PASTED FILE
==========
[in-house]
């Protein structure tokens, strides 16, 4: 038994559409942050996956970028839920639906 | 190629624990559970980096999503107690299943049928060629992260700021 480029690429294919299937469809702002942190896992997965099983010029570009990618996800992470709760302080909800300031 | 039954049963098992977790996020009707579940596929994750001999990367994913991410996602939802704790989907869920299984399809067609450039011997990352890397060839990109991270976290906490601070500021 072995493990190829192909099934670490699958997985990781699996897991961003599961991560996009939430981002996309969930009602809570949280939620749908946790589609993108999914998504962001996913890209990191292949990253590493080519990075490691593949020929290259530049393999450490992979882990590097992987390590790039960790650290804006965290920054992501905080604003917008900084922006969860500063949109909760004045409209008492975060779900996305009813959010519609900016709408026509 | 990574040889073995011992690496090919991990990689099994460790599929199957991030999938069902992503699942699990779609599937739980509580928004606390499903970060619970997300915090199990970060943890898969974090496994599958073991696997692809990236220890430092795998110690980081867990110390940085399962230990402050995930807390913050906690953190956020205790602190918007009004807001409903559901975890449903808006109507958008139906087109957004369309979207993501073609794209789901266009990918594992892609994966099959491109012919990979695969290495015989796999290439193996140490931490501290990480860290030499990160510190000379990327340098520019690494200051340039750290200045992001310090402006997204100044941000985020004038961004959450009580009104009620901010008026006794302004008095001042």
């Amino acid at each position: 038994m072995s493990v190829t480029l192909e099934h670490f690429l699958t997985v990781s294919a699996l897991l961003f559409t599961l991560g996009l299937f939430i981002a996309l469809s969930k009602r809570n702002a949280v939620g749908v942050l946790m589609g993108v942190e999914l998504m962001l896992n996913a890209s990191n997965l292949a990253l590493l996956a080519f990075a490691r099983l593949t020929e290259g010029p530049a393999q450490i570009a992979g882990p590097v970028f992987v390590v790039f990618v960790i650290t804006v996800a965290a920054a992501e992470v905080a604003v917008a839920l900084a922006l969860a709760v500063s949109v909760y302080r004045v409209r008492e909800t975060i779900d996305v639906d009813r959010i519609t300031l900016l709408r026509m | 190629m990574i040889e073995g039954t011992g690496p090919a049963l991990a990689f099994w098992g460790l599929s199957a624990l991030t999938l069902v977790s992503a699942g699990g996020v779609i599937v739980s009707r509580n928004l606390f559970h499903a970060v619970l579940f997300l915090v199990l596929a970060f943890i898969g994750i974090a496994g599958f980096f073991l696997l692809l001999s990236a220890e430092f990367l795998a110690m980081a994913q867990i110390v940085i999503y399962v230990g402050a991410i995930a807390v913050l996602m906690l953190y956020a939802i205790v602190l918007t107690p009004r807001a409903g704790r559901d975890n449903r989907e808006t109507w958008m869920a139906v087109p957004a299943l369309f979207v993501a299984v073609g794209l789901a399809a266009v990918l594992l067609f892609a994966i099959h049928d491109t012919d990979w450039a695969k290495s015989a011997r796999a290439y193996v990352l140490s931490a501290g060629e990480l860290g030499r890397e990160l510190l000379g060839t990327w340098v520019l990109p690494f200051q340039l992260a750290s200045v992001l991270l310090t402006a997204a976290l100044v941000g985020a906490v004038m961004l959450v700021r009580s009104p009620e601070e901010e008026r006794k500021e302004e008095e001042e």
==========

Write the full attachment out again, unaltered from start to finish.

[in-house]
């Protein structure tokens, strides 16, 4: 038994559409942050996956970028839920639906 | 190629624990559970980096999503107690299943049928060629992260700021 480029690429294919299937469809702002942190896992997965099983010029570009990618996800992470709760302080909800300031 | 039954049963098992977790996020009707579940596929994750001999990367994913991410996602939802704790989907869920299984399809067609450039011997990352890397060839990109991270976290906490601070500021 072995493990190829192909099934670490699958997985990781699996897991961003599961991560996009939430981002996309969930009602809570949280939620749908946790589609993108999914998504962001996913890209990191292949990253590493080519990075490691593949020929290259530049393999450490992979882990590097992987390590790039960790650290804006965290920054992501905080604003917008900084922006969860500063949109909760004045409209008492975060779900996305009813959010519609900016709408026509 | 990574040889073995011992690496090919991990990689099994460790599929199957991030999938069902992503699942699990779609599937739980509580928004606390499903970060619970997300915090199990970060943890898969974090496994599958073991696997692809990236220890430092795998110690980081867990110390940085399962230990402050995930807390913050906690953190956020205790602190918007009004807001409903559901975890449903808006109507958008139906087109957004369309979207993501073609794209789901266009990918594992892609994966099959491109012919990979695969290495015989796999290439193996140490931490501290990480860290030499990160510190000379990327340098520019690494200051340039750290200045992001310090402006997204100044941000985020004038961004959450009580009104009620901010008026006794302004008095001042």
């Amino acid at each position: 038994m072995s493990v190829t480029l192909e099934h670490f690429l699958t997985v990781s294919a699996l897991l961003f559409t599961l991560g996009l299937f939430i981002a996309l469809s969930k009602r809570n702002a949280v939620g749908v942050l946790m589609g993108v942190e999914l998504m962001l896992n996913a890209s990191n997965l292949a990253l590493l996956a080519f990075a490691r099983l593949t020929e290259g010029p530049a393999q450490i570009a992979g882990p590097v970028f992987v390590v790039f990618v960790i650290t804006v996800a965290a920054a992501e992470v905080a604003v917008a839920l900084a922006l969860a709760v500063s949109v909760y302080r004045v409209r008492e909800t975060i779900d996305v639906d009813r959010i519609t300031l900016l709408r026509m | 190629m990574i040889e073995g039954t011992g690496p090919a049963l991990a990689f099994w098992g460790l599929s199957a624990l991030t999938l069902v977790s992503a699942g699990g996020v779609i599937v739980s009707r509580n928004l606390f559970h499903a970060v619970l579940f997300l915090v199990l596929a970060f943890i898969g994750i974090a496994g599958f980096f073991l696997l692809l001999s990236a220890e430092f990367l795998a110690m980081a994913q867990i110390v940085i999503y399962v230990g402050a991410i995930a807390v913050l996602m906690l953190y956020a939802i205790v602190l918007t107690p009004r807001a409903g704790r559901d975890n449903r989907e808006t109507w958008m869920a139906v087109p957004a299943l369309f979207v993501a299984v073609g794209l789901a399809a266009v990918l594992l067609f892609a994966i099959h049928d491109t012919d990979w450039a695969k290495s015989a011997r796999a290439y193996v990352l140490s931490a501290g060629e990480l860290g030499r890397e990160l510190l000379g060839t990327w340098v520019l990109p690494f200051q340039l992260a750290s200045v992001l991270l310090t402006a997204a976290l100044v941000g985020a906490v004038m961004l959450v700021r009580s009104p009620e601070e901010e008026r006794k500021e302004e008095e001042e």